By Juan Faura (HispanicInsightReport.com)
Back in the late 1999s or early 2000s Hispanic teens and tweens were a hot commodity when it came to marketing to Hispanics, much like I am certain they are now. We spent millions, countless time and effort to come up with what we believed to be a true representation of what at the time made up the largest percentage of the US Hispanic population. We conducted traditional quantitative analysis for major soft drink companies, sports brands, clothing brands, automotive, etc. All with the idea that these young people would eventually grow into full-fledged consumers and that by building a certain loyalty with them at this point would get them to grow up to be faithful brand ambassadors for whatever product we were trying to sell. At Cheskin and Cultura we came at them from all angles. Aside from traditional quantitative and qualitative methodologies we employed cutting edge technology. Digital recorders, ethnographic studies in which we embedded ourselves in whatever activity they might be engaged in (sometimes at the edge of keeping it legal), observational studies where we simply lived as flies on the wall wherever they were, anything that we believed would provide us with a true look at whatever they happened to be doing. The idea, in the end, was to obtain a picture, as unadulterated as it could be, of where these guys were and where they were headed from a cultural standpoint. In some ways I am disappointed because there was no way for us to tell than a mere four years later the teen/tween landscape would undergo such a profound and important shift in how teens and tweens, in particular, would evolve. There is another side of me, however, that feels fortunate to have been able to study and analyze this enigmatic group of young Hispanics right as they were about to come over the hill and into the technological revolution that has completely absorbed their lives because it has allowed me to do a comparison, a true comparison of what a tween was back then and what a tween is now.
Back at the turn of the 20th century human beings, tweens included, still relied on face to face contact in order to have social interaction. Oh, we had computers and cell phones and laptops, but for the most part social interaction still included being physically present. Today, you’d have to be living under a rock to not realize the impact that social media has had on what we now understand social interaction to mean. Hispanic tweens if no other group out there, know better than most how technology has transformed social media.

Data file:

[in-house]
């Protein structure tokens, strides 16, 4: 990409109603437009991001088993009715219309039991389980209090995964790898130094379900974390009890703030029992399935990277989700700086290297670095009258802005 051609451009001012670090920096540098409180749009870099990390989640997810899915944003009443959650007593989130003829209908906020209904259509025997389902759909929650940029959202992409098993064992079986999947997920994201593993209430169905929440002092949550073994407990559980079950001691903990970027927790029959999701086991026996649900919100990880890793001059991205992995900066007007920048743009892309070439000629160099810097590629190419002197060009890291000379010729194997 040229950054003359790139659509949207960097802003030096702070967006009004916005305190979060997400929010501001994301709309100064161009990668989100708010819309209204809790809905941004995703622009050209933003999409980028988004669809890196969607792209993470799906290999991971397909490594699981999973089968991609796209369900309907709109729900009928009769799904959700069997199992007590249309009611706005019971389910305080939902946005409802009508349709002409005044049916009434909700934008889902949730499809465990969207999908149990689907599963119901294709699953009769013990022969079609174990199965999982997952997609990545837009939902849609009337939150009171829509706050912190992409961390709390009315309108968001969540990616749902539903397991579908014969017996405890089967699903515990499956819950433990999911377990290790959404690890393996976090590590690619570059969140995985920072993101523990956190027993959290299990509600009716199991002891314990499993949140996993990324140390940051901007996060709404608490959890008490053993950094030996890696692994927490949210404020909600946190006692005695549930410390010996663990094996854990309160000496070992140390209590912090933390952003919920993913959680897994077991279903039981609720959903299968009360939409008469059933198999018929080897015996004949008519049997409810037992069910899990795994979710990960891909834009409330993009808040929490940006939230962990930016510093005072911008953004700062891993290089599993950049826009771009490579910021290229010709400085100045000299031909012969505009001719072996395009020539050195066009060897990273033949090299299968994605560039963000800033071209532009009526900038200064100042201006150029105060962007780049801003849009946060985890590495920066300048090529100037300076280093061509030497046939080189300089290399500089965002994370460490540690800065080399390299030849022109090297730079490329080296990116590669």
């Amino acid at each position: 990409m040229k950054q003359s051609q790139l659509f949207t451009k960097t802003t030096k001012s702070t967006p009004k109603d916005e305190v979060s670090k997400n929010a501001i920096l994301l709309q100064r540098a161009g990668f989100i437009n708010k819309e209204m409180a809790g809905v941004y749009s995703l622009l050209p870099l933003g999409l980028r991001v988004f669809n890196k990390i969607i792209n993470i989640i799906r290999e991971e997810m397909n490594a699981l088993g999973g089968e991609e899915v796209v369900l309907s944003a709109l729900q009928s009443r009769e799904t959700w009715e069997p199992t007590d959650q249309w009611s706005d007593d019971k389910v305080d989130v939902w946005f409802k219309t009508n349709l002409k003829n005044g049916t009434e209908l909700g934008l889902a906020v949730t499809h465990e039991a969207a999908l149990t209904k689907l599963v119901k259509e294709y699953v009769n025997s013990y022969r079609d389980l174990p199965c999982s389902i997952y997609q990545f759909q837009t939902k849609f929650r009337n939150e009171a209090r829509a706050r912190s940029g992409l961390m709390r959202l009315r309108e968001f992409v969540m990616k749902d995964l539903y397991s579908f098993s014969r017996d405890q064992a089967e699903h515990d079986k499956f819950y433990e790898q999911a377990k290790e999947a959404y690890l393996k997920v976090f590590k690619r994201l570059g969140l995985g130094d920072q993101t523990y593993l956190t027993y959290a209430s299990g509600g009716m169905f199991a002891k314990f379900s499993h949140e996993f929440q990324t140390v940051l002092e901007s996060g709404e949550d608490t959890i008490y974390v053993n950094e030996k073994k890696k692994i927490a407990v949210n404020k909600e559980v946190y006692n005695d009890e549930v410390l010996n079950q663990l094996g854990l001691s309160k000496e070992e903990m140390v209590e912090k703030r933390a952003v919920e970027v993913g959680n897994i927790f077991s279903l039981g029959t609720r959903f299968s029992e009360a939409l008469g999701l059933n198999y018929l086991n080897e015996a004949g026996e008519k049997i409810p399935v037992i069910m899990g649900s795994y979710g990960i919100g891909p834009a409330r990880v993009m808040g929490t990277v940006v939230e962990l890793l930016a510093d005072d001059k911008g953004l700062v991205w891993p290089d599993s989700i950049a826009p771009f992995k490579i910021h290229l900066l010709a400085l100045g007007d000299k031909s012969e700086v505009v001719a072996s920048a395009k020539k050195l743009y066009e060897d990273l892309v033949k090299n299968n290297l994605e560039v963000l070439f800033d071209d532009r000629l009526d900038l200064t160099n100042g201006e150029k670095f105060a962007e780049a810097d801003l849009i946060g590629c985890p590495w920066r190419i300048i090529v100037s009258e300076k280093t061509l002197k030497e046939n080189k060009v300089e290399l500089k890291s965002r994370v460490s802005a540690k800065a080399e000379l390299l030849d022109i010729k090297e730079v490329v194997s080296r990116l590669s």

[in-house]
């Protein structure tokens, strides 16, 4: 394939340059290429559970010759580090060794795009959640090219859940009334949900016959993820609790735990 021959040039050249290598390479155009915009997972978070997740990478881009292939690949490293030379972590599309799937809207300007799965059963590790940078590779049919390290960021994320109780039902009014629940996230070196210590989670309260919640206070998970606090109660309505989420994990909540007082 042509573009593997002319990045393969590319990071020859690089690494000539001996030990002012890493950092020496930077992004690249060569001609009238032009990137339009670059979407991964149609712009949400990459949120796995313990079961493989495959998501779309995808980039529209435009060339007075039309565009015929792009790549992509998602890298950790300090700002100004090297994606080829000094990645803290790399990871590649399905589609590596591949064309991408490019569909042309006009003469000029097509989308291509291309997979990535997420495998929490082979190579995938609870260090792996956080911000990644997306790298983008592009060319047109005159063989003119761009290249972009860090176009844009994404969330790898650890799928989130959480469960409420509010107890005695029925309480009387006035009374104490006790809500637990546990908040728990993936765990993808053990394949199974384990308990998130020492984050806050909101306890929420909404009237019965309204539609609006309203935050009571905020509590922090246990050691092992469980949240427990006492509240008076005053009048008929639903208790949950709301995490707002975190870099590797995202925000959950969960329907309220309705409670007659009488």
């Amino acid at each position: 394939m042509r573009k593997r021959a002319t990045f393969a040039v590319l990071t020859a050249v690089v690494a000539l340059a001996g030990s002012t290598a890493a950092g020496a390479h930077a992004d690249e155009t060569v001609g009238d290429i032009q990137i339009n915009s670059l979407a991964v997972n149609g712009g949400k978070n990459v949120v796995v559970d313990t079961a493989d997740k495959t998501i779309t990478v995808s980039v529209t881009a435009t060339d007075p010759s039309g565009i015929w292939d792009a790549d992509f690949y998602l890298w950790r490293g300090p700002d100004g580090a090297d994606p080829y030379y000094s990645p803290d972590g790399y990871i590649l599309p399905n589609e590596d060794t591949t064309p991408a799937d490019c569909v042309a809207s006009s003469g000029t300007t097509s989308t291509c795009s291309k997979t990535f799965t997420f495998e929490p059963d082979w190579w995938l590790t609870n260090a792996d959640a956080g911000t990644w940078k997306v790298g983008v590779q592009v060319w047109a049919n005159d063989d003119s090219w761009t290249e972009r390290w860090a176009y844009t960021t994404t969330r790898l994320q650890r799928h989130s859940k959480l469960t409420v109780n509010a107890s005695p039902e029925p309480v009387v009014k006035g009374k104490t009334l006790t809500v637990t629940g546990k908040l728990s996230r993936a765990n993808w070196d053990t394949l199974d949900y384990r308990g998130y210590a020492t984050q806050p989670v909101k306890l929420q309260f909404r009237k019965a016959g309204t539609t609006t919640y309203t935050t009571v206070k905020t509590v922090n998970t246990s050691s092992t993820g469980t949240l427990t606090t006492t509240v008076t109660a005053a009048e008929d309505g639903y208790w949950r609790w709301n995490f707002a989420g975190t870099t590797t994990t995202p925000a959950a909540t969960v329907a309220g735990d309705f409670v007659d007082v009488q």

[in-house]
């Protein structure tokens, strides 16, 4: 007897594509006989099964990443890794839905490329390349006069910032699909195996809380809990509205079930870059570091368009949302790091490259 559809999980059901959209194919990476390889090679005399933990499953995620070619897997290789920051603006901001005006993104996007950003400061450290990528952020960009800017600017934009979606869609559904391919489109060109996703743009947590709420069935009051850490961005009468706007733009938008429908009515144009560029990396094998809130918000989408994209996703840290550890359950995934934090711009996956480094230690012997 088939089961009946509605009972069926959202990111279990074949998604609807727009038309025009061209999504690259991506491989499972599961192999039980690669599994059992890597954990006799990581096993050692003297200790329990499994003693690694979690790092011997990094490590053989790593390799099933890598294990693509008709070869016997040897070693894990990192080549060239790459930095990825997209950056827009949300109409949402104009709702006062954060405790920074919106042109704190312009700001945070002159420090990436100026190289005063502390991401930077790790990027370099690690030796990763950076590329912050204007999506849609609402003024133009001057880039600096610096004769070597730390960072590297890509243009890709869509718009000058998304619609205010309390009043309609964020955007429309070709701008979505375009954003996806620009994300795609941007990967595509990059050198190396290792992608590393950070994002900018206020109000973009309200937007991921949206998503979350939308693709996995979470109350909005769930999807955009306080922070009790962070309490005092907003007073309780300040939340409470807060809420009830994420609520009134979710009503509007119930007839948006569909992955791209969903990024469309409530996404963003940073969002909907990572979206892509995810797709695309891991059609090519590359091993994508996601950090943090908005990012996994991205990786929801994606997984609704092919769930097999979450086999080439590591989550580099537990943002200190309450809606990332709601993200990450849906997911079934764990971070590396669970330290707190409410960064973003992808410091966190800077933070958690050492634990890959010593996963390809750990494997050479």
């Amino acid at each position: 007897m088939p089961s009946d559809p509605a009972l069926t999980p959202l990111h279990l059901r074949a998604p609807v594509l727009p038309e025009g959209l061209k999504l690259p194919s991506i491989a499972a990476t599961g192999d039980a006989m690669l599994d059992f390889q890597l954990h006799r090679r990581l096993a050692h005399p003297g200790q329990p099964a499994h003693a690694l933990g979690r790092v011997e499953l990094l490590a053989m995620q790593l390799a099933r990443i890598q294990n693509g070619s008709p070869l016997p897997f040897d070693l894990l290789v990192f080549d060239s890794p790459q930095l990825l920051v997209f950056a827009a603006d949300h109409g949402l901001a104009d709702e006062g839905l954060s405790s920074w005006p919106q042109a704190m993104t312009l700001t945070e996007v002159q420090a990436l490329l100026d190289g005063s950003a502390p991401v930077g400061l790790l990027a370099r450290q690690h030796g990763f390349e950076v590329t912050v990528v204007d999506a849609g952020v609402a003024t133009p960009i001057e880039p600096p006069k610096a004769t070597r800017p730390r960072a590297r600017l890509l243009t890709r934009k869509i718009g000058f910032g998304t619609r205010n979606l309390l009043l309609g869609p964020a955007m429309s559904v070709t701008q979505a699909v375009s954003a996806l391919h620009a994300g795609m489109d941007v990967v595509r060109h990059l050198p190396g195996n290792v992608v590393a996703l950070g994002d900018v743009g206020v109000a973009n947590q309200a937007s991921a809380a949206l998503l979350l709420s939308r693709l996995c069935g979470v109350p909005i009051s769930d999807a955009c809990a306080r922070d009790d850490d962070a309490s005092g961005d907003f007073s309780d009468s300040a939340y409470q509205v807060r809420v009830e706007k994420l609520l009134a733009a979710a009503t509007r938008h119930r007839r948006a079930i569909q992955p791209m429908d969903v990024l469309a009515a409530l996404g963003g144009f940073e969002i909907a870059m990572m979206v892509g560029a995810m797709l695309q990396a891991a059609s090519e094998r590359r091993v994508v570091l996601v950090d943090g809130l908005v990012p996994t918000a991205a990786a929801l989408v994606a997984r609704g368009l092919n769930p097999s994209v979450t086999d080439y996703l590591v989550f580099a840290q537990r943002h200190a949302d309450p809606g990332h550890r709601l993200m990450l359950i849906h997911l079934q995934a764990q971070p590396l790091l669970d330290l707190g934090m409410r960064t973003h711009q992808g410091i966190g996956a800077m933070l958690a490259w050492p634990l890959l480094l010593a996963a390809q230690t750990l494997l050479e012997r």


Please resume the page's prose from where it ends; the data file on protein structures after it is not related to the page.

Remember, back when i spoke with these guys there was no Facebook, no iPhone, no My Space, not the way we have them now, so when a discussion came up, ANY discussion that related to interhuman relations there was a natural leaning by our young friends to make reference to an actual person to person contact. When we talked about what for them was their soul, their group, the group they hung out with it was also implied that when we spoke of a group of people, people they saw at school, at the mall, but people. Not having our crystal ball in order, there was no way for us to foresee an instance or a social phenomenon where social interactions would be redefined fundamentally. Oh the questions we could have asked. Alas, we did not yet know about what was coming, the perfect storm of technology, social redefinition and instant access to global information that has now yielded the still growing tsunami of social media.
What we do have is those that are left and the ability to compare some of the things that they said before to what they say now. There is a huge report on the topic, but i will give you the highlights only. Kids, moving into their tween years have had as their central element of influence their parents, the television their parents allowed them to watch and obviously the influence that comes through the front door by way of the friends that they hung out with at school. To those of us who observed this, and there were a lot of us, these young people were going through a crossroads. These kids were absolutely aware of their ethnicity, some more than others, some were more active in it than others, some were more defined by it than others.